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Monday, July 28, 2014

DEP: Oil and gas operations damaged water supplies 209 times since end of ’07

This story is a good follow up to recent radio shows exploring the pros and cons of hydraulic fracturing and domestic gas exploration in general.  We'd had some great experts come on and talk to us from both industry support and opposition.  

There's mixed data coming from both sides.  Proponents of fracking claim there's been no major contamination with over 10,000 sites drilled.  However, countering their claims are stories like this, and there's many of them, documenting at least low-level spills around sites.

We like domestic energy--the positive impact on our economy and jobs.  We see natural gas as a great bridge between dirtier fossil-fuel sources and a clean-energy driven economy.  We dislike fracking heavy use of unknown chemicals (that is soon to change, as you will learn listening in to some of our shows), and their pouring of millions of gallons of water, some of which is quite sparse, particularly out West, deep into the ground.

If you have information or expertise to add, feel free to send us material.

waterimpact.big Drilling-related water impacts

"Oil and gas operations have damaged Pennsylvania water supplies 209 times since the end of 2007, according to official determinations compiled by the Department of Environmental Protection that the agency is preparing to release for the first time.
State environmental regulators are planning to post the information on DEP’s website this month, but an early version of the spreadsheet was provided to the Pittsburgh Post-Gazette in response to an open records request.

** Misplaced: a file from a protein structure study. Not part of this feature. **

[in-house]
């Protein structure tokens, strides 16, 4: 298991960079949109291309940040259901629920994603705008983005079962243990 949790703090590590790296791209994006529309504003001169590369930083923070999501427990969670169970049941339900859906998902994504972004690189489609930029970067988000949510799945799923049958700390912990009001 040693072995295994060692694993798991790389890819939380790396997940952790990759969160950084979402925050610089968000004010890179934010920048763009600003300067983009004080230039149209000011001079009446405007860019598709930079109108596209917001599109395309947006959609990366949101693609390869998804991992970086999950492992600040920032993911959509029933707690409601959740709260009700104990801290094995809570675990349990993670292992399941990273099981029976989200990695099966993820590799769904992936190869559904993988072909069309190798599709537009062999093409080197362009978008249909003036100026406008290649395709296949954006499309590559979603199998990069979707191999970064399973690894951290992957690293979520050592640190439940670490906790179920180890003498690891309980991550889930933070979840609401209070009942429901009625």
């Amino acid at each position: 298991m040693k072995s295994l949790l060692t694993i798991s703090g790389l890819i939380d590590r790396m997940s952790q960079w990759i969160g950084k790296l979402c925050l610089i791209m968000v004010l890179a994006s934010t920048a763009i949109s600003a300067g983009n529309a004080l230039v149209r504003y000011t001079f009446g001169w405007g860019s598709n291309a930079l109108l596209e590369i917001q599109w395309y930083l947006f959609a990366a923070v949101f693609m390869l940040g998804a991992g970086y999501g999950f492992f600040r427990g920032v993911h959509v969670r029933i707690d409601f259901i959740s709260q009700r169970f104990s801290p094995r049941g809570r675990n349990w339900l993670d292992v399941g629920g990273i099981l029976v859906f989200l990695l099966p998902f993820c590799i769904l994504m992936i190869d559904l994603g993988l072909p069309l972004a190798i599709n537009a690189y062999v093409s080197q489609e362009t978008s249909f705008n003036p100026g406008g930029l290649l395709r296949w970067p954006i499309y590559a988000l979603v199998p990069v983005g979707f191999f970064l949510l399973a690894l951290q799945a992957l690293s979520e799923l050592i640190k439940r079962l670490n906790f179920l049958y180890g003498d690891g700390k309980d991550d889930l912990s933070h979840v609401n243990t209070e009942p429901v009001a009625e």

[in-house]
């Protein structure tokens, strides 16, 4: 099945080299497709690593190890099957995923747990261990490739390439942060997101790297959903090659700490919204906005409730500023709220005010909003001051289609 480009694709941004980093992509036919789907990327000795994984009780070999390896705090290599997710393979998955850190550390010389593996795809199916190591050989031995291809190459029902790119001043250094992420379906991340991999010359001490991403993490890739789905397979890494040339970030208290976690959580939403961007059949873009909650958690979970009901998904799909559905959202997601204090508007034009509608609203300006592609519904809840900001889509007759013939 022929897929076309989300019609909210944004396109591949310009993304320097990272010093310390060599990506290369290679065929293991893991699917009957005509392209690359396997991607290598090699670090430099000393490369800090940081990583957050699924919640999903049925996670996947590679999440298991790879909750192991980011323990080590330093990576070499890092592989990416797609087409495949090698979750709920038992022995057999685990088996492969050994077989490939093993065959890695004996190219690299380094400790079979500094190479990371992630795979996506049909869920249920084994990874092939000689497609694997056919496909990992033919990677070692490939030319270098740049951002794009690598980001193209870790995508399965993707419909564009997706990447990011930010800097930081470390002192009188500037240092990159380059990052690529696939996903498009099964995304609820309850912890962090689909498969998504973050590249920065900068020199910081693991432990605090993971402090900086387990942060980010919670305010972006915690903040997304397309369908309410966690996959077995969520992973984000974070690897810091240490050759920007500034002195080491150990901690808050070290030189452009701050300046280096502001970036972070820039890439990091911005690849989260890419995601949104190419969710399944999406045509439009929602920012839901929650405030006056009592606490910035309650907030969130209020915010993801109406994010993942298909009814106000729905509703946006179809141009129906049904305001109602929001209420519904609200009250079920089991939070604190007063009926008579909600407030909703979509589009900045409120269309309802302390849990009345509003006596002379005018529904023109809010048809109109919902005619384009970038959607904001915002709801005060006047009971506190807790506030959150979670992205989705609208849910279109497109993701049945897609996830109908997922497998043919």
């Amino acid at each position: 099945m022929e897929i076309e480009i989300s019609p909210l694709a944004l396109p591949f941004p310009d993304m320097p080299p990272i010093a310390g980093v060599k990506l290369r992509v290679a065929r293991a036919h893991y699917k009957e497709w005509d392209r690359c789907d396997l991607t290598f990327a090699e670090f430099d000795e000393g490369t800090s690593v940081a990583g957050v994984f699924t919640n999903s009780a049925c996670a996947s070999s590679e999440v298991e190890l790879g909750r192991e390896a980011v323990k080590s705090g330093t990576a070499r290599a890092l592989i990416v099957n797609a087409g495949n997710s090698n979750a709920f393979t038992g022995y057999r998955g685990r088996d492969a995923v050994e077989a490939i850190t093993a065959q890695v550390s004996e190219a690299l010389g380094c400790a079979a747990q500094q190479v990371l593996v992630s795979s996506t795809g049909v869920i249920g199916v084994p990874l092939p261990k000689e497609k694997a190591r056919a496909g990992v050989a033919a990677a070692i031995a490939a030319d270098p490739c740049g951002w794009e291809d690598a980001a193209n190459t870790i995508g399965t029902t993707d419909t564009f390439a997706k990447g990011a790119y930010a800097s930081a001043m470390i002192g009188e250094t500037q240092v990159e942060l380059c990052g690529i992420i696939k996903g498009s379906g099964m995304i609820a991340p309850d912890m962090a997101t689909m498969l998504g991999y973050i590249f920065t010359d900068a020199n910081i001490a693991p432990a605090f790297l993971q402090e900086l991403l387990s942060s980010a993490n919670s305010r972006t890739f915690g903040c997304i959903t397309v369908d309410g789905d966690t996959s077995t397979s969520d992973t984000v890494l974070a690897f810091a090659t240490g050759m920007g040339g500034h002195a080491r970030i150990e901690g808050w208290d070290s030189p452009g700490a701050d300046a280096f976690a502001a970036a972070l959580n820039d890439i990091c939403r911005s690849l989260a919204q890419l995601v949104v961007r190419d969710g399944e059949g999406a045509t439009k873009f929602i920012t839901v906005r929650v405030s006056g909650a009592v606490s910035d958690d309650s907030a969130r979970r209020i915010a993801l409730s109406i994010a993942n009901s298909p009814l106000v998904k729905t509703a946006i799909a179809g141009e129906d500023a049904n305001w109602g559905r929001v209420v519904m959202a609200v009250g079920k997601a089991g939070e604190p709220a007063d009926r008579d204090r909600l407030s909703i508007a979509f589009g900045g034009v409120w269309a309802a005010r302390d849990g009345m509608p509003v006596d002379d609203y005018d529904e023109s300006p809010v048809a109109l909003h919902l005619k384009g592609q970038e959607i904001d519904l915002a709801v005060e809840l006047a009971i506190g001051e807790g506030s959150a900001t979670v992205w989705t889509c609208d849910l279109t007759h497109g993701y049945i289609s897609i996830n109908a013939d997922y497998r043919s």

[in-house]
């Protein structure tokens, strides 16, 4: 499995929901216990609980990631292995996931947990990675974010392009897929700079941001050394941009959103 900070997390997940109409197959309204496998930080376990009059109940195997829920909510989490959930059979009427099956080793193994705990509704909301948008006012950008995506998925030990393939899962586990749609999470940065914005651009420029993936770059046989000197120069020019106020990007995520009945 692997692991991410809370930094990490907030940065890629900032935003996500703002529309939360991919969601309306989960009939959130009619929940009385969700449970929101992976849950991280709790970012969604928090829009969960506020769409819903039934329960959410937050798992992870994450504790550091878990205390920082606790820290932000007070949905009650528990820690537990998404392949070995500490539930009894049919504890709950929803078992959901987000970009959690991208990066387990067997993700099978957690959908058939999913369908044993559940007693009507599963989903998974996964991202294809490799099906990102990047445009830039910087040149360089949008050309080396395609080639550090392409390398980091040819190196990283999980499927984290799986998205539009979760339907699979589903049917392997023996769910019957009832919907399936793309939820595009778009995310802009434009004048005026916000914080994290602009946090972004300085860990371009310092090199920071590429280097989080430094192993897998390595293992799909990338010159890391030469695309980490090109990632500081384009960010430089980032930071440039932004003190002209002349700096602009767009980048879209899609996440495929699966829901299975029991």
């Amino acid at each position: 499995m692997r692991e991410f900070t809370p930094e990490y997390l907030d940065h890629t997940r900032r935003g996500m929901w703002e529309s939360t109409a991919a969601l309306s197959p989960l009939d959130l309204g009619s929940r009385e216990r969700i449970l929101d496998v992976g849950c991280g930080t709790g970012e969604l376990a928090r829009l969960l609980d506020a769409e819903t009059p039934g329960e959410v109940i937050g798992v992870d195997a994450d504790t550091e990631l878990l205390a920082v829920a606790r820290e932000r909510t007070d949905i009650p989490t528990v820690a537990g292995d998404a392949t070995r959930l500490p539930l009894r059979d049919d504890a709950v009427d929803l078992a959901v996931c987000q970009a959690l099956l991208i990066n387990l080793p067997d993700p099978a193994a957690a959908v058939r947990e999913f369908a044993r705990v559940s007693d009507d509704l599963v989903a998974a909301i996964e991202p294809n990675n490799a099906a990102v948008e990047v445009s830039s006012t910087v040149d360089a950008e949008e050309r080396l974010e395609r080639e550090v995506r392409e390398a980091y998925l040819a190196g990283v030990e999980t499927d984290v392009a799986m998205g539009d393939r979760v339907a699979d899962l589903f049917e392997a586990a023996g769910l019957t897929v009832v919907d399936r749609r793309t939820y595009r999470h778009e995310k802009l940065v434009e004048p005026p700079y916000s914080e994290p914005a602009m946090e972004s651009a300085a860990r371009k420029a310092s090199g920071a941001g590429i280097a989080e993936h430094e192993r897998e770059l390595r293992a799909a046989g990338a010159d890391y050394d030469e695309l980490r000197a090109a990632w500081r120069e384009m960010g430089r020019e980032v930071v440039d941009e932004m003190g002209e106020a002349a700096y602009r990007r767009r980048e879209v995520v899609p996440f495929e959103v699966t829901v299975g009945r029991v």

The spreadsheet lists the 209 affected water supplies by county, municipality and the date regulators concluded that activities related to oil or gas extraction were to blame for contaminating or diminishing the flow to a water source.
The document does not disclose property owners’ names or addresses and it does not detail which companies that were deemed responsible for the damage, what caused the disruptions or what pollutants were found in the water.
DEP’s deputy secretary for oil and gas management, Scott Perry, said the agency intends to enhance the spreadsheet by adding links to the letters or orders related to each case at some point, which should reveal more information about how water was affected.
Environmental regulators are required by law to determine within 45 days of getting a drilling-related water complaint if oil and gas operations contaminated a water supply or reduced its flow. DEP reports its findings in letters to property owners. It also issues orders to companies to fix the damage in cases where oil and gas operations are found to be accountable or are presumed to be the cause because of the proximity between drilling activities and a disrupted groundwater source.
Those conclusions are public records.
After initially fighting news organizations’ requests for the determination letters and arguing it would be too difficult to find all of them in its files, DEP has increasingly provided access to the documents in the last year after courts required their release and as public interest in the information has grown.
When DEP posts the tally of damaged water supplies this month, it will mark the first time the agency has released its official accounting of drilling-related pollution and diminution cases on its website.
“This frequently requested information is being shared with the public in our continued effort to be as open and transparent as possible,” DEP spokeswoman Morgan Wagner wrote in an email. She said the department plans to update the list as more determinations are made.
The number of impacts is small relative to the number of new oil and gas wells drilled during the same time period – nearly 20,000, according to DEP records.
Patrick Creighton, a spokesman for the industry trade group the Marcellus Shale Coalition, said in a statement that “this data further demonstrates that the overwhelming majority of oil and natural gas wells in Pennsylvania – over 99 percent – have been developed without any impact on ground or well water.”
But people who have seen their water disrupted often describe the experience as uniquely unsettling..."
You will find the rest here:

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